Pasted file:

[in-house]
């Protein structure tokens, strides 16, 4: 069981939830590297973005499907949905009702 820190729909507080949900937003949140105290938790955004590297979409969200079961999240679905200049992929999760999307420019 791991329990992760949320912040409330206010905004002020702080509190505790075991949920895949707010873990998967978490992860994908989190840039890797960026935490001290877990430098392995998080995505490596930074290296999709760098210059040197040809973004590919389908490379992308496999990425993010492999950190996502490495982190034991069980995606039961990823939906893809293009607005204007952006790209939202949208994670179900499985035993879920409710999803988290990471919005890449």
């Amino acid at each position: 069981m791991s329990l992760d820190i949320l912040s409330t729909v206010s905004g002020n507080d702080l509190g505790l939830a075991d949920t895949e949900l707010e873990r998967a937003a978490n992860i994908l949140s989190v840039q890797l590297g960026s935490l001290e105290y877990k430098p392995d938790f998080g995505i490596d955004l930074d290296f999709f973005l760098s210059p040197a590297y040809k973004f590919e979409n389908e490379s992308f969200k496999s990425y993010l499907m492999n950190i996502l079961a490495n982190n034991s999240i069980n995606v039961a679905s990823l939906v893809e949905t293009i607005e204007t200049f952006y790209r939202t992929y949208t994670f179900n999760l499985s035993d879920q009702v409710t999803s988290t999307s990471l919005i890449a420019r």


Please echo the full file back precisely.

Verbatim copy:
[in-house]
């Protein structure tokens, strides 16, 4: 069981939830590297973005499907949905009702 820190729909507080949900937003949140105290938790955004590297979409969200079961999240679905200049992929999760999307420019 791991329990992760949320912040409330206010905004002020702080509190505790075991949920895949707010873990998967978490992860994908989190840039890797960026935490001290877990430098392995998080995505490596930074290296999709760098210059040197040809973004590919389908490379992308496999990425993010492999950190996502490495982190034991069980995606039961990823939906893809293009607005204007952006790209939202949208994670179900499985035993879920409710999803988290990471919005890449």
């Amino acid at each position: 069981m791991s329990l992760d820190i949320l912040s409330t729909v206010s905004g002020n507080d702080l509190g505790l939830a075991d949920t895949e949900l707010e873990r998967a937003a978490n992860i994908l949140s989190v840039q890797l590297g960026s935490l001290e105290y877990k430098p392995d938790f998080g995505i490596d955004l930074d290296f999709f973005l760098s210059p040197a590297y040809k973004f590919e979409n389908e490379s992308f969200k496999s990425y993010l499907m492999n950190i996502l079961a490495n982190n034991s999240i069980n995606v039961a679905s990823l939906v893809e949905t293009i607005e204007t200049f952006y790209r939202t992929y949208t994670f179900n999760l499985s035993d879920q009702v409710t999803s988290t999307s990471l919005i890449a420019r």